Finding an Audible voice for The Big Inch characters

April 2nd. 2018

I’ve been working with a professional actor, talking through characterization, place, and nuance about the characters of my debut novel, The Big Inch, as we prepare to go into production for Audible. Because many of the characters in The Big Inch are Texan, and many have southern roots, you’d think it would be easy. Au Contraire. This roster of distinctive voices would give any actor a challenge. Since a listener can’t see who’s talking from the sentence structure, it’s up to the narrator to give vocal cues and–here’s the kicker–maintain those cues through hours and hours of a dialogue-based novel. God Bless the woman who’s taking on this opportunity and her knack for mimicking the distinctives of a regional accent that needs just enough variation between the old and young women, those that are celebrating their southern roots, and those that are hiding from them.

To be fair, when I was writing The Big Inch, I never dreamed it would one day become an Audible book that would rely on a strong vocal actor bringing the characters to life for those listening while stuck in traffic or on an extended road trip. I trusted my reader’s imagination. Now, though, I’m trusting someone to give sass and vigor to people that previously existed in my head. Stay tuned, I’ll keep you in the loop as to how this is progressing, and what some of the tips I’m using to inspire the narrator to hear the characters as they sound inside my imagination.

Big news for The Big Inch!

March 26th. 2018

Spring Break 2018

March 19th. 2018

Speer Chapel at LeTourneau University

March 7th. 2018

This movie.

February 26th. 2018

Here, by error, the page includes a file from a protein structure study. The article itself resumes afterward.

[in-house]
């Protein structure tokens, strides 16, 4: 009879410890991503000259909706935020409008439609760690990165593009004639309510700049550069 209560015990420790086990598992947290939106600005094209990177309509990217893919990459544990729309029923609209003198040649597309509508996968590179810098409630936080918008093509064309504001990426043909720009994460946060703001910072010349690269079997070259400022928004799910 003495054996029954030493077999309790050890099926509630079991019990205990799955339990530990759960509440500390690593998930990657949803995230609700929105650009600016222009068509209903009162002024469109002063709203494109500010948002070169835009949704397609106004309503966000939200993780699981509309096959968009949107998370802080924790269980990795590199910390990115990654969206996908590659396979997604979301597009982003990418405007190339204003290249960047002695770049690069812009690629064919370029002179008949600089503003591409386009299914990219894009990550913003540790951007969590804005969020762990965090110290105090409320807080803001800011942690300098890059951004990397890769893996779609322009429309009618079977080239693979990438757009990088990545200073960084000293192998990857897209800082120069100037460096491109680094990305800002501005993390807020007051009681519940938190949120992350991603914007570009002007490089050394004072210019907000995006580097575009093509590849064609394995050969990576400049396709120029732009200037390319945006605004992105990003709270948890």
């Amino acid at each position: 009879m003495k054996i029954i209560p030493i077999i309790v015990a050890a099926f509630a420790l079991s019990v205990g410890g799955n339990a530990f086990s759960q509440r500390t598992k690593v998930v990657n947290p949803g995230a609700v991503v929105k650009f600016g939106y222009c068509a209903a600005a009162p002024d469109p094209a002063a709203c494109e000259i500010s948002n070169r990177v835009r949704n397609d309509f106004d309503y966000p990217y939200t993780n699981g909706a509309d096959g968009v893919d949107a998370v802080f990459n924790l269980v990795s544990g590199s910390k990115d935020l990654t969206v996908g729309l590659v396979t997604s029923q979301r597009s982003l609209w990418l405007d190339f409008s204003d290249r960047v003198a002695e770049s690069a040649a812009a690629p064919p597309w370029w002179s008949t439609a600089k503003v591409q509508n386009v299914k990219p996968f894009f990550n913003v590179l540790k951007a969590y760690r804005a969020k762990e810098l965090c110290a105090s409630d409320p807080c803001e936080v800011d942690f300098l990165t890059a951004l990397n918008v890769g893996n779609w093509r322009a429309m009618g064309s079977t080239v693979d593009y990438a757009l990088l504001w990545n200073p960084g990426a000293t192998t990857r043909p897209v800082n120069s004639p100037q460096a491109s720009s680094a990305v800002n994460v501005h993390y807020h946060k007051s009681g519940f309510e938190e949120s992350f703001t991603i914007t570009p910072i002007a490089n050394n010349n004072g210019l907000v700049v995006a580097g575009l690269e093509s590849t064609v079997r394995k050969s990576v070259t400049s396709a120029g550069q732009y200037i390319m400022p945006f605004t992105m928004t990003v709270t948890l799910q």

When the time comes for this film to be in theatres, I’ll be the one on the front row –transfixed. My favorite kind of story, some of my favorite actors, a location that is part of my DNA, and it’s all done so well cinematically, that I’ll want to watch it over and over again. Will you join me?

A writing hole.

January 29th. 2018

I apologize to those internet wanderers who may have landed on my page and expected a little more engagement. These past several months I’ve put myself in a writing hole and periodically come up for sunshine and cookies, but don’t as often pop over to the blog and social media outlets. Hopefully, you’ll see that as a good sign, that there will be a new book this year and those who’ve enjoyed The Big Inch will get another brush with some of their favorite characters in the historical fiction novel, Harmon General. There’s a tentative release date for spring, but I will post more information as it becomes available. Thanks for remaining friendly with this writer, and I hope to spend more time with you as we nosh on the news about Harmon General.

Map Making 101

November 14th. 2017

Not that I’ve found one, but I could really use a Dummy’s Guide to Making a Map. My novel, The Big Inch, is a WWII historical fiction and it utilizes real places in the city of Longview, Texas. Imaginary characters climb the stairs, stare off the rooftops, and gaze over lake surfaces in the very places that actual people walk every day. As I write the sequel to The Big Inch,┬ácalled Harmon General, I’ve decided to add a map to the front of the new book–just as a reference for those who are curious about the context of the plot and locations mentioned. So, here are my questions. How much detail should go on the map? How accurate to mileage and longitudinal details does it need to be? And, if buildings sited in the 1940s no longer exist, how do I place them on the map? Do I create a walking map for readers to go to actual addresses, or just a loose approximation of location so that folks reading the book can visualize a general area?

You can see I have a problem that needs noodling, so if you have a suggestion for map creation, feel free to let me know.